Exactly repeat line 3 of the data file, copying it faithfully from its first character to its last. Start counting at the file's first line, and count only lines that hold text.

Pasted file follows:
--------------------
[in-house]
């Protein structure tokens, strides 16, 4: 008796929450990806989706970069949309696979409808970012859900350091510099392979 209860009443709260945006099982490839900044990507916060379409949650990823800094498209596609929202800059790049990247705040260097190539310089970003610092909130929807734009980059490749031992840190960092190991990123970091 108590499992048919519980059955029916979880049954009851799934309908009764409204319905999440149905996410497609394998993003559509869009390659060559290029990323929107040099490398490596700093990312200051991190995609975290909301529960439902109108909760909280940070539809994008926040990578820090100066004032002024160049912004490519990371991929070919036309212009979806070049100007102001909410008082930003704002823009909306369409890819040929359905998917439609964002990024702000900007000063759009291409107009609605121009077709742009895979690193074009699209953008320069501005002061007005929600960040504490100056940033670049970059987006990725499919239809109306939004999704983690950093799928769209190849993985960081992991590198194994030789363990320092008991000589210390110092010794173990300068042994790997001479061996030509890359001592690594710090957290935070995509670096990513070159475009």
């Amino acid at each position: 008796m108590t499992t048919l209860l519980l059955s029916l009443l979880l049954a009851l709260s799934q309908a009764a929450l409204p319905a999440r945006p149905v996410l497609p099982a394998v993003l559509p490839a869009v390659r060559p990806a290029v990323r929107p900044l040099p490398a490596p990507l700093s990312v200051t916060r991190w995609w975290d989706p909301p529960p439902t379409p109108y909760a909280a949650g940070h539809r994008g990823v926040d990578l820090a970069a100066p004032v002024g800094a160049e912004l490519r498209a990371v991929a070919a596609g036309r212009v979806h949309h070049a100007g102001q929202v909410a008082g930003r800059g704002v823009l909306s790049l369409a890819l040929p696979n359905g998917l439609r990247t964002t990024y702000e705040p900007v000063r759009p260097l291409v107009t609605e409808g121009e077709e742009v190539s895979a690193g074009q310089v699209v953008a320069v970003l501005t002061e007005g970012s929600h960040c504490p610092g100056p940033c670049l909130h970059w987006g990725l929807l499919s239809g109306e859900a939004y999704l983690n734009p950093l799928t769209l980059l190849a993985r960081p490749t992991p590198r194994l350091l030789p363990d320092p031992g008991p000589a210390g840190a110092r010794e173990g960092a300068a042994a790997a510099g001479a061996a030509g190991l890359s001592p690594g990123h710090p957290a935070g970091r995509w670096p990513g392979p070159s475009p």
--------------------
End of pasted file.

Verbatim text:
């Amino acid at each position: 008796m108590t499992t048919l209860l519980l059955s029916l009443l979880l049954a009851l709260s799934q309908a009764a929450l409204p319905a999440r945006p149905v996410l497609p099982a394998v993003l559509p490839a869009v390659r060559p990806a290029v990323r929107p900044l040099p490398a490596p990507l700093s990312v200051t916060r991190w995609w975290d989706p909301p529960p439902t379409p109108y909760a909280a949650g940070h539809r994008g990823v926040d990578l820090a970069a100066p004032v002024g800094a160049e912004l490519r498209a990371v991929a070919a596609g036309r212009v979806h949309h070049a100007g102001q929202v909410a008082g930003r800059g704002v823009l909306s790049l369409a890819l040929p696979n359905g998917l439609r990247t964002t990024y702000e705040p900007v000063r759009p260097l291409v107009t609605e409808g121009e077709e742009v190539s895979a690193g074009q310089v699209v953008a320069v970003l501005t002061e007005g970012s929600h960040c504490p610092g100056p940033c670049l909130h970059w987006g990725l929807l499919s239809g109306e859900a939004y999704l983690n734009p950093l799928t769209l980059l190849a993985r960081p490749t992991p590198r194994l350091l030789p363990d320092p031992g008991p000589a210390g840190a110092r010794e173990g960092a300068a042994a790997a510099g001479a061996a030509g190991l890359s001592p690594g990123h710090p957290a935070g970091r995509w670096p990513g392979p070159s475009p």